A brief note on postmodernist philosophy


Intellectual impostures.”— That’s the name of a book by Alan Sokal and Jean Bricmont exposing the, well, intellectual impostures of postmodernists. I don’t know if I’ll ever read it, since postmodernism is generally a waste of time, but there are excerpts on the internet. For example in this review of the book by Richard Dawkins:


...The feminist 'philosopher' Luce Irigaray is another who gets whole-chapter treatment from Sokal and Bricmont. In a passage reminiscent of a notorious feminist description of Newton's Principia (a "rape manual"), Irigaray argues that E=mc2 is a "sexed equation." Why? Because "it privileges the speed of light over other speeds that are vitally necessary to us" (my emphasis of what I am rapidly coming to learn is an 'in' word). Just as typical of this school of thought is Irigaray's thesis on fluid mechanics. Fluids, you see, have been unfairly neglected. "Masculine physics" privileges rigid, solid things. Her American expositor Katherine Hayles made the mistake of re-expressing Irigaray's thoughts in (comparatively) clear language. For once, we get a reasonably unobstructed look at the emperor and, yes, he has no clothes:


“The privileging of solid over fluid mechanics, and indeed the inability of science to deal with turbulent flow at all, she attributes to the association of fluidity with femininity. Whereas men have sex organs that protrude and become rigid, women have openings that leak menstrual blood and vaginal fluids.... From this perspective it is no wonder that science has not been able to arrive at a successful model for turbulence. The problem of turbulent flow cannot be solved because the conceptions of fluids (and of women) have been formulated so as necessarily to leave unarticulated remainders.”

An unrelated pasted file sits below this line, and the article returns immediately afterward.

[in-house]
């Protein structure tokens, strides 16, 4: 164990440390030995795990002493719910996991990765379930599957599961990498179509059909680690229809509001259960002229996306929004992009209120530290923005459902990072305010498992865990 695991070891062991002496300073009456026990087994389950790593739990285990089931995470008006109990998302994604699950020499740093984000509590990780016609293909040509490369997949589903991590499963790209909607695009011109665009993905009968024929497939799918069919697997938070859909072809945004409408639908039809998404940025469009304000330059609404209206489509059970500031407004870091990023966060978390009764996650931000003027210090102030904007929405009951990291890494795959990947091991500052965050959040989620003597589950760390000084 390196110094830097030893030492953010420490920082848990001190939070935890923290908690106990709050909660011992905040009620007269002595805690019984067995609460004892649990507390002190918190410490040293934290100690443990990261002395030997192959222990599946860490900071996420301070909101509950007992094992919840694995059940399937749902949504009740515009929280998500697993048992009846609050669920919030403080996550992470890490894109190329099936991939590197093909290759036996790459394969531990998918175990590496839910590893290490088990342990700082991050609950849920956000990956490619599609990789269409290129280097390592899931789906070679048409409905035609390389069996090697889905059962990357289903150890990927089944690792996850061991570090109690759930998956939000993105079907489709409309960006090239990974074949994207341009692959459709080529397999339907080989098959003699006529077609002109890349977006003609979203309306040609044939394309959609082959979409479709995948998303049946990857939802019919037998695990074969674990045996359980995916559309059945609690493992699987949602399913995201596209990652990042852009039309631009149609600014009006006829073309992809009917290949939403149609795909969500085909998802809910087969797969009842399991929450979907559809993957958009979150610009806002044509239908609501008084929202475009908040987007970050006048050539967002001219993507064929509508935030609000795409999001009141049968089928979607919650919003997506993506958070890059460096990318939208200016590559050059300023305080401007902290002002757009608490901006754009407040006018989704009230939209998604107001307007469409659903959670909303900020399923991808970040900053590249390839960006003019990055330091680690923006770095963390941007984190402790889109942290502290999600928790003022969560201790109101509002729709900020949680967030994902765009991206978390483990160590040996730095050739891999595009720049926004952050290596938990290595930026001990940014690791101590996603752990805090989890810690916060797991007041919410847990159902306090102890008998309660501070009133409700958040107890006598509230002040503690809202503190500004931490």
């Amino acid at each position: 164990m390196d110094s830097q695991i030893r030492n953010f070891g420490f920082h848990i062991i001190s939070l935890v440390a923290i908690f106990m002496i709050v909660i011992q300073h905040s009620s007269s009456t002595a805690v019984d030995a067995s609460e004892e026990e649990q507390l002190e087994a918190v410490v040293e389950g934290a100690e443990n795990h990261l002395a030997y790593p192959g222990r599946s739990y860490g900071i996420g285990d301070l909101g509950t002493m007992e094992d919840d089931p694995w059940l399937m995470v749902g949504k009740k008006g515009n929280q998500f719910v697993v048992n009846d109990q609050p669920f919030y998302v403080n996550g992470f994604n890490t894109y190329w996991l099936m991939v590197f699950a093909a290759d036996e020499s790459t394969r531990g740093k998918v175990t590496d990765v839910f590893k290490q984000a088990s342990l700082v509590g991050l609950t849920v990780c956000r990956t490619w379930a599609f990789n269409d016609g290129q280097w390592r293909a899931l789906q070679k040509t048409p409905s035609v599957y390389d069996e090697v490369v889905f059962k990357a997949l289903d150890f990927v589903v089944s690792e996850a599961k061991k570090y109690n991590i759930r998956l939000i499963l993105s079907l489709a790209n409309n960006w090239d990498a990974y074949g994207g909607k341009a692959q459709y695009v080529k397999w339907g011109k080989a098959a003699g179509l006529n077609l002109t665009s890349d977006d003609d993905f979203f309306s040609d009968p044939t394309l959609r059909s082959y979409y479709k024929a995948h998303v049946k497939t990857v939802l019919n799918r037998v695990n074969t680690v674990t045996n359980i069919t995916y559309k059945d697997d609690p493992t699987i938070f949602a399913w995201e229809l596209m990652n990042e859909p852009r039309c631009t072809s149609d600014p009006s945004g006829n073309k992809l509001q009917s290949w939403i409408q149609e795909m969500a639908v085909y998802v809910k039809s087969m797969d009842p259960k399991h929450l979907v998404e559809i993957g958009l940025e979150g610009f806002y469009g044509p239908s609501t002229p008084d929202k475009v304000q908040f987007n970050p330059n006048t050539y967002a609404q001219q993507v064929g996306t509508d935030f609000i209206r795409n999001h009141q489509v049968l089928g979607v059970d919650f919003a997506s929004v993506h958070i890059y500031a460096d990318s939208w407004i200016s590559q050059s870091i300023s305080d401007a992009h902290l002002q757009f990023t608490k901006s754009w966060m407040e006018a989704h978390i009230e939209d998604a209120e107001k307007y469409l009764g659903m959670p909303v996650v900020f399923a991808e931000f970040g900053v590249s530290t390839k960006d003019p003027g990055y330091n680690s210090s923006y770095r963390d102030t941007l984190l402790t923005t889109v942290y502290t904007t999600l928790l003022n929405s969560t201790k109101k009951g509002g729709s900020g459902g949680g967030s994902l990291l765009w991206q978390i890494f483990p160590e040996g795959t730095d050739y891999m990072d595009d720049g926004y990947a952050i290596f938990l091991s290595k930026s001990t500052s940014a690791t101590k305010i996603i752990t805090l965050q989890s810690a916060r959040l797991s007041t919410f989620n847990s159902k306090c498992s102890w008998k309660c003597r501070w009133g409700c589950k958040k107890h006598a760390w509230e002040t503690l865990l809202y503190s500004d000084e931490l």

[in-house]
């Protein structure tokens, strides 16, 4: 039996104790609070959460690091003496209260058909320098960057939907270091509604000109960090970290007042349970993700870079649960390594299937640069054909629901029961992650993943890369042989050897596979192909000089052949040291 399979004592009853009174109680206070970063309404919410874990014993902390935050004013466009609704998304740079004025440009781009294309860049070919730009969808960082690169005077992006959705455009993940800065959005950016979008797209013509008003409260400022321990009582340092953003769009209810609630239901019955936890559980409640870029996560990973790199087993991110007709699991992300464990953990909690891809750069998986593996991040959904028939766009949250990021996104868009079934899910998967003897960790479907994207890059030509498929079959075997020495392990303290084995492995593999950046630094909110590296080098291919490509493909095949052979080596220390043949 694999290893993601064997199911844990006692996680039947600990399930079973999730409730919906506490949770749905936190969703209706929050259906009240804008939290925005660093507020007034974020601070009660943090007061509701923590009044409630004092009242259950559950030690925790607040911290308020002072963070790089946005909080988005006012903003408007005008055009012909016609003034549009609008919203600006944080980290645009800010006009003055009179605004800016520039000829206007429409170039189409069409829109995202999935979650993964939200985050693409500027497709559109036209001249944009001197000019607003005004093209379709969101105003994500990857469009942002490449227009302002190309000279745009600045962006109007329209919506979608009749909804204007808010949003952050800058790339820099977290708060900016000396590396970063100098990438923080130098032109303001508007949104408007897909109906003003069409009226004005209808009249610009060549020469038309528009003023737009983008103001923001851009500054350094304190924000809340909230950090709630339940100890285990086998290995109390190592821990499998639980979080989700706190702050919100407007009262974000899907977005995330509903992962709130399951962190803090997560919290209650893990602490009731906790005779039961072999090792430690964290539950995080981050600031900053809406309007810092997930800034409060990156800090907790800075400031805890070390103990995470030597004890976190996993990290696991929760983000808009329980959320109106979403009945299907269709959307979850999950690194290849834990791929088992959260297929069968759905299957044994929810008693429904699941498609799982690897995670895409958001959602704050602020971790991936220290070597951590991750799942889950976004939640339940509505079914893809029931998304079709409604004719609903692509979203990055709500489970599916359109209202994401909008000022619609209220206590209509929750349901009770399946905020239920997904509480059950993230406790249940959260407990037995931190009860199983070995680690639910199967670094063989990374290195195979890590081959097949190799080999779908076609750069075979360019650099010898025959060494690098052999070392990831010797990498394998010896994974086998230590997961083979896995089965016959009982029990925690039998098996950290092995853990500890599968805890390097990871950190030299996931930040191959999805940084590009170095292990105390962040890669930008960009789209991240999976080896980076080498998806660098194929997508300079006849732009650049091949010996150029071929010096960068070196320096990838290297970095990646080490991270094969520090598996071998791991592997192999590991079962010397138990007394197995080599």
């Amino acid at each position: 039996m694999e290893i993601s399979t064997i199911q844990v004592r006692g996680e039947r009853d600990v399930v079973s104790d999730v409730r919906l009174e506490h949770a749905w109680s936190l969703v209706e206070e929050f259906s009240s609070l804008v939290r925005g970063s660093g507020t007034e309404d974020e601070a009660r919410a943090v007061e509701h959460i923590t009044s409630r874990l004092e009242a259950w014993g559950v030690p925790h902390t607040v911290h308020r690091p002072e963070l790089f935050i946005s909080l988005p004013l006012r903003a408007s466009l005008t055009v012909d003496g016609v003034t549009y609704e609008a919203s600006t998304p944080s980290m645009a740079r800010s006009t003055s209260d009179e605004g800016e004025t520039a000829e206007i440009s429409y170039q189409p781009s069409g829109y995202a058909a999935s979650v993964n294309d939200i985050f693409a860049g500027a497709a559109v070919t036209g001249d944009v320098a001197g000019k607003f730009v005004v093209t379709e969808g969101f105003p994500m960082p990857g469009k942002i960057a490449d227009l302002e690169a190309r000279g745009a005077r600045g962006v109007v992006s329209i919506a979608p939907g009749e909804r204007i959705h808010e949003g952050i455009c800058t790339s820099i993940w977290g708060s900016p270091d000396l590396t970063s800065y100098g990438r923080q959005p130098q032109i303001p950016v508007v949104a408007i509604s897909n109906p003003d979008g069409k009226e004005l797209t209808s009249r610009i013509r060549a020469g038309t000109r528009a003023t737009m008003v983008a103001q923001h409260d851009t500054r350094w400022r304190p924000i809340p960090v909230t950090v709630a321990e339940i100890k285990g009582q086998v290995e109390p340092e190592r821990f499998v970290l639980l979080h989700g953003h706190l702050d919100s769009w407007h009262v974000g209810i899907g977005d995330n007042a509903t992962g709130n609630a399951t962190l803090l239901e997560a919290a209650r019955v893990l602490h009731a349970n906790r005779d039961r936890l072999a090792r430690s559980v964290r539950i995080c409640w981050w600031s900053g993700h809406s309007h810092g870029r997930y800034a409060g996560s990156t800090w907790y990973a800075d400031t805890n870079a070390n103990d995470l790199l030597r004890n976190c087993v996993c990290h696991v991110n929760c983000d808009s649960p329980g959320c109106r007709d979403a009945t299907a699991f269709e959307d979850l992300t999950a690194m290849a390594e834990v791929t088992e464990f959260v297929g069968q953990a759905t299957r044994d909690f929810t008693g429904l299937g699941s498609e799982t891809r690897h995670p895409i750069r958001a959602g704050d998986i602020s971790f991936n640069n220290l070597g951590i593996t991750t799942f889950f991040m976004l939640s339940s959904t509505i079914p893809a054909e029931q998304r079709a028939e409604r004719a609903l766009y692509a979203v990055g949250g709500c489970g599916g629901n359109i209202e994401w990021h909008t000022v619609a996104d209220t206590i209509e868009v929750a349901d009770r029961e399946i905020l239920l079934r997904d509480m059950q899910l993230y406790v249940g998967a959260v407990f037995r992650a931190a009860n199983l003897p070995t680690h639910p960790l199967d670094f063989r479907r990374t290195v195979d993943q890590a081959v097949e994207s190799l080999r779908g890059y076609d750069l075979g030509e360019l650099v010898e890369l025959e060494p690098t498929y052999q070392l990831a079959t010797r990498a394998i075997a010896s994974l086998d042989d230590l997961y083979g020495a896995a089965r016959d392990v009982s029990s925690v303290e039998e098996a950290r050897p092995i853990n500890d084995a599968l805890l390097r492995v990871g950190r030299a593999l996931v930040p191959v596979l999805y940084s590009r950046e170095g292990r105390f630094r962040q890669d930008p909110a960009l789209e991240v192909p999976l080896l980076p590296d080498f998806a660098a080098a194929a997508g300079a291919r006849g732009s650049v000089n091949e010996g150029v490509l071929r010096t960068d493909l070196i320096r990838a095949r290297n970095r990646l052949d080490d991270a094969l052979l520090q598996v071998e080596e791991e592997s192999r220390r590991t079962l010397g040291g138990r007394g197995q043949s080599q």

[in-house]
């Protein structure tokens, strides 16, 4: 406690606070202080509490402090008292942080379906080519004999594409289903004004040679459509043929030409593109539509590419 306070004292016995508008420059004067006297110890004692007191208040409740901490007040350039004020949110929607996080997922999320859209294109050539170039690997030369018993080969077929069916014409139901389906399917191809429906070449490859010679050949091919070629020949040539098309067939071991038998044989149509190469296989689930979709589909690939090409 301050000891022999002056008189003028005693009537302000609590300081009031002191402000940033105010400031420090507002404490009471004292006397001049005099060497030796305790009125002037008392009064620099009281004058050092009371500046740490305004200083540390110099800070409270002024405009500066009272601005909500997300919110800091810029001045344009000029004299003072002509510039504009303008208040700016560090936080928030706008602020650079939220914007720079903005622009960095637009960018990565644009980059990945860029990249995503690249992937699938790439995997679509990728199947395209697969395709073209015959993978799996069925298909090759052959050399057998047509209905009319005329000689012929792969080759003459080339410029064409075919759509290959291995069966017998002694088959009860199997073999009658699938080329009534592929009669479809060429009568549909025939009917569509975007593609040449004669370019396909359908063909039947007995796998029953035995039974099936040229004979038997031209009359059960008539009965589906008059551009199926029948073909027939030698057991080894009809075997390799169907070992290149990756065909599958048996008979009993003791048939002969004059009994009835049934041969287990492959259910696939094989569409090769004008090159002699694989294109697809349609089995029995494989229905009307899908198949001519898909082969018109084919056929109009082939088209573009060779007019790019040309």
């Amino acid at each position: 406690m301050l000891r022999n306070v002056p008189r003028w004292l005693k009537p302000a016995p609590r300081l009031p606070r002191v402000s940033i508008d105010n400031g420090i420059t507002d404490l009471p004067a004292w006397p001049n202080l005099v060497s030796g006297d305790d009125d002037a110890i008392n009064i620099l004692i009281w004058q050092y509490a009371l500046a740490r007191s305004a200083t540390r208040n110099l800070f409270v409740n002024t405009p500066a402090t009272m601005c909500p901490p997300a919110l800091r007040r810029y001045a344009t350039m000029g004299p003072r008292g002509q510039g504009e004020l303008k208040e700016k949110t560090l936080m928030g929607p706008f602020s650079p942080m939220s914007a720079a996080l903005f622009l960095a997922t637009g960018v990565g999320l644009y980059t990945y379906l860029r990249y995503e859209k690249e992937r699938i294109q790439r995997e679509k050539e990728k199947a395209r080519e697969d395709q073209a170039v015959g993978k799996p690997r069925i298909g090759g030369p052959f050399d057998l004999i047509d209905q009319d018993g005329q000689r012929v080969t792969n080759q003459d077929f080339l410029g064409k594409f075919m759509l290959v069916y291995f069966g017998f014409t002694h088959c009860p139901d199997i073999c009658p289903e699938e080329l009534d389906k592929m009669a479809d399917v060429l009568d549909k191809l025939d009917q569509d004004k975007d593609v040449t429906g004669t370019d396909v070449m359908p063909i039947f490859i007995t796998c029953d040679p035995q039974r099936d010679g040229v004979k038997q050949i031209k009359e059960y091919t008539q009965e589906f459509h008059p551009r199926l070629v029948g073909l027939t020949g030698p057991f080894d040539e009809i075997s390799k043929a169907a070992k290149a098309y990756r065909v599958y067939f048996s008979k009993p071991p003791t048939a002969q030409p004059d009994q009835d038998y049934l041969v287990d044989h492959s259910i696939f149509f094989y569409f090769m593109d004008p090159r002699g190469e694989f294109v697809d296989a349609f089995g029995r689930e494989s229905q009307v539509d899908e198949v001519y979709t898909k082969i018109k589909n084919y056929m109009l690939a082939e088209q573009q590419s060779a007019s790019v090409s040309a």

As it turns out, the real reason for the scientific difficulty of turbulent flow is that the Navier-Stokes equations are hard to solve.


These sorts of writers love to use scientific jargon out of context, as in this relatively lucid but meaningless sentence from Jean Baudrillard: “Perhaps history itself has to be regarded as a chaotic formation, in which acceleration puts an end to linearity and the turbulence created by acceleration deflects history definitively from its end, just as such turbulence distances effects from their causes.” And so on and so forth, from a galaxy of respected academics. Bruno Latour, for instance, arguing that a recent scientific discovery that a pharaoh from ancient Egypt had died of tuberculosis was nonsense because tuberculosis was invented (socially constructed) in the 19th century. What a topsy-turvy world, in which people like this are celebrated while real people who work three jobs to put food on the table for their families, and who doubtless are much more sensible thinkers than the Irigarays and Latours, get no recognition!